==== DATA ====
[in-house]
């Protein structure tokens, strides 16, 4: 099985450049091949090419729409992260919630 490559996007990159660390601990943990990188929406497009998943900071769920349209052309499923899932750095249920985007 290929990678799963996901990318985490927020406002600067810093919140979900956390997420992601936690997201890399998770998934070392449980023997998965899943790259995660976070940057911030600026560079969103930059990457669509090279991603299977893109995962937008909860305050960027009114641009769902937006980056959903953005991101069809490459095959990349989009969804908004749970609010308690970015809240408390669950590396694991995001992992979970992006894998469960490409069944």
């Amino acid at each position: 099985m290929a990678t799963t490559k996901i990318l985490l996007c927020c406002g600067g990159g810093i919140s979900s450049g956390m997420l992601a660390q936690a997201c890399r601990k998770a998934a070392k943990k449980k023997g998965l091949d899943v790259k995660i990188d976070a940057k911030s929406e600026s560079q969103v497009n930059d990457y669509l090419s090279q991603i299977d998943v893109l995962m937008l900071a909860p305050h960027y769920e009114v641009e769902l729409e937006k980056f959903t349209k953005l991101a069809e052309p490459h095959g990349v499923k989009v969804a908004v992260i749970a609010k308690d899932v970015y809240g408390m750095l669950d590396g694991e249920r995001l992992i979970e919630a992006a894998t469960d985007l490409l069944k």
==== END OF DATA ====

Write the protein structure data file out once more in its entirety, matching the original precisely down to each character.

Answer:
[in-house]
């Protein structure tokens, strides 16, 4: 099985450049091949090419729409992260919630 490559996007990159660390601990943990990188929406497009998943900071769920349209052309499923899932750095249920985007 290929990678799963996901990318985490927020406002600067810093919140979900956390997420992601936690997201890399998770998934070392449980023997998965899943790259995660976070940057911030600026560079969103930059990457669509090279991603299977893109995962937008909860305050960027009114641009769902937006980056959903953005991101069809490459095959990349989009969804908004749970609010308690970015809240408390669950590396694991995001992992979970992006894998469960490409069944």
């Amino acid at each position: 099985m290929a990678t799963t490559k996901i990318l985490l996007c927020c406002g600067g990159g810093i919140s979900s450049g956390m997420l992601a660390q936690a997201c890399r601990k998770a998934a070392k943990k449980k023997g998965l091949d899943v790259k995660i990188d976070a940057k911030s929406e600026s560079q969103v497009n930059d990457y669509l090419s090279q991603i299977d998943v893109l995962m937008l900071a909860p305050h960027y769920e009114v641009e769902l729409e937006k980056f959903t349209k953005l991101a069809e052309p490459h095959g990349v499923k989009v969804a908004v992260i749970a609010k308690d899932v970015y809240g408390m750095l669950d590396g694991e249920r995001l992992i979970e919630a992006a894998t469960d985007l490409l069944k």